Going through a divorce is definitely an emotional and confusing time for both the children and adults. Unfortunately, sometimes children become bargaining chips or pawns against the other parent. Working out the details of a split can be messy, which means we can take our eye off of how our children are handling the situation, and what is in their best interest.
However, while you and your spouse may have irreconcilable differences, it doesn’t mean your kids have to suffer. In fact, you should be putting special focus on them, as it’s likely just as traumatic for them as it is for you.
Here are seven things to keep in mind regarding your children during a marital split…
1. Do Not Fight In Front Of The Children
This actually goes for married parents and those going through a separation of unwed parents, but yelling at the other parent during this already emotional time can have more dire consequences for children in many cases. At no time should you ever speak badly of the other parent or yell at the other parent.
Divorce itself is not what causes children pain, it’s watching their parents battle openly. This can heighten anxiety and stress in children, and even cause fear if their parents are always at each other’s throats. Children can pick up on the tension about the other parent. It truly is your duty to shield them from this tension and encourage the other parent to do the same.
2. Remind Your Child It’s Not Their Fault
Many children, especially if they’re older and understand what’s happening, may automatically think they are the cause of the split. However, it’s important to take to the time to explain they’re not the cause of the turmoil and that they’re loved by you and their other parent.
Failing to show love for your child during this time can seriously affect their self-esteem. The act of telling your children they’re loved needs to be done more than once – it should be a regular reassurance. Take the time to be with your children and make sure to give them that one on one attention.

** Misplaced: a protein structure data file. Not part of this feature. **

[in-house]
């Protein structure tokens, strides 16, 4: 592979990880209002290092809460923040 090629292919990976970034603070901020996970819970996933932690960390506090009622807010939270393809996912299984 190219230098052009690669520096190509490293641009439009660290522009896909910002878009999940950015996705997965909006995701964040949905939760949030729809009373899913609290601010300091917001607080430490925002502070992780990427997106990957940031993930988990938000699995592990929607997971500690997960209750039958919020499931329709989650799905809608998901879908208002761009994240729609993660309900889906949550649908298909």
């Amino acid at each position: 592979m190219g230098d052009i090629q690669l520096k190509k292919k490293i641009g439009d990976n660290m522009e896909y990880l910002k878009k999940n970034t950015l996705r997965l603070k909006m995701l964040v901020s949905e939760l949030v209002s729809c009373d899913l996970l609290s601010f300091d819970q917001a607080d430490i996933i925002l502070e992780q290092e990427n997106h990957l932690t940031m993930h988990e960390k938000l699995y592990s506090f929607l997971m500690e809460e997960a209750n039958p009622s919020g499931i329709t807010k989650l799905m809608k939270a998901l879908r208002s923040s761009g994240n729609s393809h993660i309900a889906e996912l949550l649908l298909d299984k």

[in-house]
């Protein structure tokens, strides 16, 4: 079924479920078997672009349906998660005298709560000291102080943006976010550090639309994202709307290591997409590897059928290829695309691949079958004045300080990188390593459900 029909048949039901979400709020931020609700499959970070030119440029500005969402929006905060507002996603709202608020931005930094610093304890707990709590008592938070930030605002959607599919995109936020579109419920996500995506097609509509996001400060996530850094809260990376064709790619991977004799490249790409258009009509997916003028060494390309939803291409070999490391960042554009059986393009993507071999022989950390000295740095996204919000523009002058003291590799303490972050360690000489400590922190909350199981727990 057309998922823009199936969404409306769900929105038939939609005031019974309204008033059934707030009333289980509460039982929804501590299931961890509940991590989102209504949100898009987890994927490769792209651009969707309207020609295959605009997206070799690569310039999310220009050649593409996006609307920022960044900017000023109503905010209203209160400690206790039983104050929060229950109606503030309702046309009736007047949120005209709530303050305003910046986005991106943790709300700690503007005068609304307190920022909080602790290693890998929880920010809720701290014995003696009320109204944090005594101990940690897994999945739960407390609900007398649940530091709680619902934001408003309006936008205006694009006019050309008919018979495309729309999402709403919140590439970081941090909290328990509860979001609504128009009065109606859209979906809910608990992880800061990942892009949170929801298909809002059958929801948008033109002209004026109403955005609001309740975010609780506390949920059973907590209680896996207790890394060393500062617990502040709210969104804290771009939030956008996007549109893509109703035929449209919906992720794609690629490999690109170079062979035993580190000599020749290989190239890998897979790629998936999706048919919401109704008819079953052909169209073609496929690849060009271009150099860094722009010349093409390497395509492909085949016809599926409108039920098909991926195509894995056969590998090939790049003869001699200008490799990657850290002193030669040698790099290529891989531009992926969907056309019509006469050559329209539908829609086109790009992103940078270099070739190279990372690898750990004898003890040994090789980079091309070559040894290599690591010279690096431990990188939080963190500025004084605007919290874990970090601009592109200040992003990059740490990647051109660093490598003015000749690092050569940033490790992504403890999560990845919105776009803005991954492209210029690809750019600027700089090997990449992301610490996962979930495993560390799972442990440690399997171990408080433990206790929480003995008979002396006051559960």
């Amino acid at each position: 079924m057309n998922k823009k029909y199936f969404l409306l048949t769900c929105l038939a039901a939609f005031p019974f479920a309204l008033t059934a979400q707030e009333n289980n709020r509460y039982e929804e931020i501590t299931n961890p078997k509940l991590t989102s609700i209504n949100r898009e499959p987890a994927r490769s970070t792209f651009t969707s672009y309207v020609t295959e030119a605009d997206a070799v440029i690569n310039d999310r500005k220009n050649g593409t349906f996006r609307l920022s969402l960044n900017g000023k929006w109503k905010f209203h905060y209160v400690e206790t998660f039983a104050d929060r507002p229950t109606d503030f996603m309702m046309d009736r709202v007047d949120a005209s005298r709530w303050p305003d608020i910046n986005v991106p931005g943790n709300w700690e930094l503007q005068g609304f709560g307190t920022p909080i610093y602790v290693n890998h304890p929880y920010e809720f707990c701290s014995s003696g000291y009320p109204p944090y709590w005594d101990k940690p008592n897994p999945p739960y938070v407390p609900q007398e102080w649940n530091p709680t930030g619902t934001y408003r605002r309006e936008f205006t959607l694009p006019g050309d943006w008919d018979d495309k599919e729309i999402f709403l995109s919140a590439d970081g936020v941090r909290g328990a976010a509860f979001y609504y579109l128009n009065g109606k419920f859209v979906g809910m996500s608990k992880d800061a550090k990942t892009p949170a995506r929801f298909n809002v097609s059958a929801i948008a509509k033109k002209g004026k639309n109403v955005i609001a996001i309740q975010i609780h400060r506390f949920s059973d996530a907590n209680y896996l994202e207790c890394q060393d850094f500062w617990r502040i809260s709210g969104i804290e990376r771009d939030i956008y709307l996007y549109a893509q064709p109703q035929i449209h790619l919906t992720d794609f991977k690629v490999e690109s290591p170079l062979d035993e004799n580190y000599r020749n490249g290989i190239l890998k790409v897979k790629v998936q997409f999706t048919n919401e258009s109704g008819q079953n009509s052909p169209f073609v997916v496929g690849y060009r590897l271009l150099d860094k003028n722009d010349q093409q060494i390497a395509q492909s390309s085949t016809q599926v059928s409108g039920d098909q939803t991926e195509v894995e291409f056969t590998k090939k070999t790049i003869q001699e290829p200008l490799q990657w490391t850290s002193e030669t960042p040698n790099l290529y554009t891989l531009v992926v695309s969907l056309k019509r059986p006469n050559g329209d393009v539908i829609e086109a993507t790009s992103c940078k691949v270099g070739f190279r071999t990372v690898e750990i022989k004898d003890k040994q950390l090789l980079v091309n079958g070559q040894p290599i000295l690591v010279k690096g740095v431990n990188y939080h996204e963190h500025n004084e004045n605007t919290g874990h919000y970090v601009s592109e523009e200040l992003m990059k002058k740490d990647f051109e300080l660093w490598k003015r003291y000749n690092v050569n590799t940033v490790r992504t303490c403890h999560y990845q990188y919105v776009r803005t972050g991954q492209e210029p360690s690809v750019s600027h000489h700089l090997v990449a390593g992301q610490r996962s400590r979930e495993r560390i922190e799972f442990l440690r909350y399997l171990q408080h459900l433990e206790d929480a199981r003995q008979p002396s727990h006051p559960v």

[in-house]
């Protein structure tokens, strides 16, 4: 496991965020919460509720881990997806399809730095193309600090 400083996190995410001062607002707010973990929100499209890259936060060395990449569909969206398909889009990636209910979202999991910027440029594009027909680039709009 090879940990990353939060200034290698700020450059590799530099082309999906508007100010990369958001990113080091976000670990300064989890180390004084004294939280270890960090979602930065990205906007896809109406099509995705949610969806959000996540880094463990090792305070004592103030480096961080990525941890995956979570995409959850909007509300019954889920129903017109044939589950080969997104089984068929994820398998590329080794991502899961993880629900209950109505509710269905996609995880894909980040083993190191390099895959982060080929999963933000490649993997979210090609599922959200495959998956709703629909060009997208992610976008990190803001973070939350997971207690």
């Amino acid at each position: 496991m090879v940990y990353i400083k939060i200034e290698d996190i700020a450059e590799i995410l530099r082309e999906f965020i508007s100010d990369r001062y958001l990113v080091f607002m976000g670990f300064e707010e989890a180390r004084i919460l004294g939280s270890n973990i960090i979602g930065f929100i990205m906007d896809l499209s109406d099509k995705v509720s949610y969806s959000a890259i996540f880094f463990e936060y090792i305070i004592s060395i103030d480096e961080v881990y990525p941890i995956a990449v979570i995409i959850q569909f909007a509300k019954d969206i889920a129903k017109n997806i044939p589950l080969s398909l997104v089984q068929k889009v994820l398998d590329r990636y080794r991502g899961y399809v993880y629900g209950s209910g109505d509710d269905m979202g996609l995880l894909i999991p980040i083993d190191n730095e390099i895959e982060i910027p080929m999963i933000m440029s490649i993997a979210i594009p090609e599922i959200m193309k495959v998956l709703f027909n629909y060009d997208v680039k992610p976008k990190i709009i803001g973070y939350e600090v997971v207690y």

3. Do Not Talk Badly About The Other Parent
In some cases, divorcing parents like to use their kids as weapons against each other by saying negative things about their former spouse to them. Those statements could include that the other half doesn’t care about them, or doesn’t work hard enough for them, which kids can take very personally. When you speak badly about the other parent, you are speaking badly about your children. After all, they are made up of one half of the other parent.
If you have a beef to clear up with your former spouse, do it in person or over the phone in a rational manner – don’t give your children negative messages that they will ask the other parent about. This is not a healthy way to teach children about conflict resolution, and it will ultimately erode a child’s sense of self-worth. Your job right now is to lead by example and teach these healthy coping mechanisms and communication through conflict.
4. Try To Limit Change To Your Children’s Routines
If you’re finding that a living arrangement will be changing drastically due to a divorce, which takes one or both parents out of the family home, try to ease this transition. This may take some creativity so try to plan it so the child can remain in the same school and see the same friends if possible.